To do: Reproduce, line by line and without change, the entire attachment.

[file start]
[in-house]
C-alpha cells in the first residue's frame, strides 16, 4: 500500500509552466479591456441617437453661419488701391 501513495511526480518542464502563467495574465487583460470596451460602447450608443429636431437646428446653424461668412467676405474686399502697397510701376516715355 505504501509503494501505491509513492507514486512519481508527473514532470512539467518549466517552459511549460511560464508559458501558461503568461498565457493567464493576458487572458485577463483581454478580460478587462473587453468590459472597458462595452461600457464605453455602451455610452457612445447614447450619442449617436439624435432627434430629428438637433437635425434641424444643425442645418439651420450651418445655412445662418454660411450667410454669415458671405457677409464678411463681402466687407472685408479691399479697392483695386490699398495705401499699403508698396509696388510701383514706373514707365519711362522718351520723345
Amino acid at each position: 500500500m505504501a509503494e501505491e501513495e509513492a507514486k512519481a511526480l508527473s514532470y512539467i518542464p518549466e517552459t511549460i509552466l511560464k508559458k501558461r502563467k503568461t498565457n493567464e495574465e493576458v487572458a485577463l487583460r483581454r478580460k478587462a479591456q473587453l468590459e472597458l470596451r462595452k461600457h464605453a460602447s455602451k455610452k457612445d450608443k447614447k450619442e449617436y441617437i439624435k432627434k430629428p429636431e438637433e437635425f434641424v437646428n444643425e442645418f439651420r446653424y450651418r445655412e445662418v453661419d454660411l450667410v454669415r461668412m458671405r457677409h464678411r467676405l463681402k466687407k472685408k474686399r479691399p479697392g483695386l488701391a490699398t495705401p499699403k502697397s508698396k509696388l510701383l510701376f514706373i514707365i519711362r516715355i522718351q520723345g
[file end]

[in-house]
C-alpha cells in the first residue's frame, strides 16, 4: 500500500509552466479591456441617437453661419488701391 501513495511526480518542464502563467495574465487583460470596451460602447450608443429636431437646428446653424461668412467676405474686399502697397510701376516715355 505504501509503494501505491509513492507514486512519481508527473514532470512539467518549466517552459511549460511560464508559458501558461503568461498565457493567464493576458487572458485577463483581454478580460478587462473587453468590459472597458462595452461600457464605453455602451455610452457612445447614447450619442449617436439624435432627434430629428438637433437635425434641424444643425442645418439651420450651418445655412445662418454660411450667410454669415458671405457677409464678411463681402466687407472685408479691399479697392483695386490699398495705401499699403508698396509696388510701383514706373514707365519711362522718351520723345
Amino acid at each position: 500500500m505504501a509503494e501505491e501513495e509513492a507514486k512519481a511526480l508527473s514532470y512539467i518542464p518549466e517552459t511549460i509552466l511560464k508559458k501558461r502563467k503568461t498565457n493567464e495574465e493576458v487572458a485577463l487583460r483581454r478580460k478587462a479591456q473587453l468590459e472597458l470596451r462595452k461600457h464605453a460602447s455602451k455610452k457612445d450608443k447614447k450619442e449617436y441617437i439624435k432627434k430629428p429636431e438637433e437635425f434641424v437646428n444643425e442645418f439651420r446653424y450651418r445655412e445662418v453661419d454660411l450667410v454669415r461668412m458671405r457677409h464678411r467676405l463681402k466687407k472685408k474686399r479691399p479697392g483695386l488701391a490699398t495705401p499699403k502697397s508698396k509696388l510701383l510701376f514706373i514707365i519711362r516715355i522718351q520723345g